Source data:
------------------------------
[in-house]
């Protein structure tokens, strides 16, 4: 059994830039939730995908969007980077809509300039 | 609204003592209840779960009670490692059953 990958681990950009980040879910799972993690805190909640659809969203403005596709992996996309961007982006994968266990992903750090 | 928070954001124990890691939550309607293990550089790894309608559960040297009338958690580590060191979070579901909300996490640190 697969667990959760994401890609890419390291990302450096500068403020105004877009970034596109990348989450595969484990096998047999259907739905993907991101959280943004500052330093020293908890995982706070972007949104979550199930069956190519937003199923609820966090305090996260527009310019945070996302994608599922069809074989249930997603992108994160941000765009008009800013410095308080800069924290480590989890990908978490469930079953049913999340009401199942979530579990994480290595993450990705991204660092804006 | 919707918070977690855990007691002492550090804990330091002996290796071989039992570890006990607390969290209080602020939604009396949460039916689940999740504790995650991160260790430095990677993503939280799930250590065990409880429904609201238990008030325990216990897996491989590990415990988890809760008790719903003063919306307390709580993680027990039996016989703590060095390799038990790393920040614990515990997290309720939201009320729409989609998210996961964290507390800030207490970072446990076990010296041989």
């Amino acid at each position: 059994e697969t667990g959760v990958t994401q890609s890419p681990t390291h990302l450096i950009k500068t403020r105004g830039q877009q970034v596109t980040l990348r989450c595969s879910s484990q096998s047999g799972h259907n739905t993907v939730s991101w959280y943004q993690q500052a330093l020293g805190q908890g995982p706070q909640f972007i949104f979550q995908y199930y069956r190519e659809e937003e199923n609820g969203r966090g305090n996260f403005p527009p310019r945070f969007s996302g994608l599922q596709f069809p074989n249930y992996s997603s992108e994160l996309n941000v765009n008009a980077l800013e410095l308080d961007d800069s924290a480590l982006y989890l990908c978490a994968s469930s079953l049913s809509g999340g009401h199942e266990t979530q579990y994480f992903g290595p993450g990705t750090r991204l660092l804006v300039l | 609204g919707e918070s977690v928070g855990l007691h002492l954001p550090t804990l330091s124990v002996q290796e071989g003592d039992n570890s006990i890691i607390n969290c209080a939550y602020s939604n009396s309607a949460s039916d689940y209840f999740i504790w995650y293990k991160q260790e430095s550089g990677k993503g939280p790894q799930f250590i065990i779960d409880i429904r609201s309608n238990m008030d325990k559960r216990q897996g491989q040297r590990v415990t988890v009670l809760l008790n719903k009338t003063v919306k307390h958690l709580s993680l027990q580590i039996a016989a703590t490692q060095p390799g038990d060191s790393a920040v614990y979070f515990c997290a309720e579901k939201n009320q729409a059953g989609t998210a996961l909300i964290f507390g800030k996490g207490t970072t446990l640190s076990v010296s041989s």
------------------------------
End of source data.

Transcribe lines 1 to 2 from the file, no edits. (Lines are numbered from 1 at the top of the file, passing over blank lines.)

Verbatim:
[in-house]
């Protein structure tokens, strides 16, 4: 059994830039939730995908969007980077809509300039 | 609204003592209840779960009670490692059953 990958681990950009980040879910799972993690805190909640659809969203403005596709992996996309961007982006994968266990992903750090 | 928070954001124990890691939550309607293990550089790894309608559960040297009338958690580590060191979070579901909300996490640190 697969667990959760994401890609890419390291990302450096500068403020105004877009970034596109990348989450595969484990096998047999259907739905993907991101959280943004500052330093020293908890995982706070972007949104979550199930069956190519937003199923609820966090305090996260527009310019945070996302994608599922069809074989249930997603992108994160941000765009008009800013410095308080800069924290480590989890990908978490469930079953049913999340009401199942979530579990994480290595993450990705991204660092804006 | 919707918070977690855990007691002492550090804990330091002996290796071989039992570890006990607390969290209080602020939604009396949460039916689940999740504790995650991160260790430095990677993503939280799930250590065990409880429904609201238990008030325990216990897996491989590990415990988890809760008790719903003063919306307390709580993680027990039996016989703590060095390799038990790393920040614990515990997290309720939201009320729409989609998210996961964290507390800030207490970072446990076990010296041989």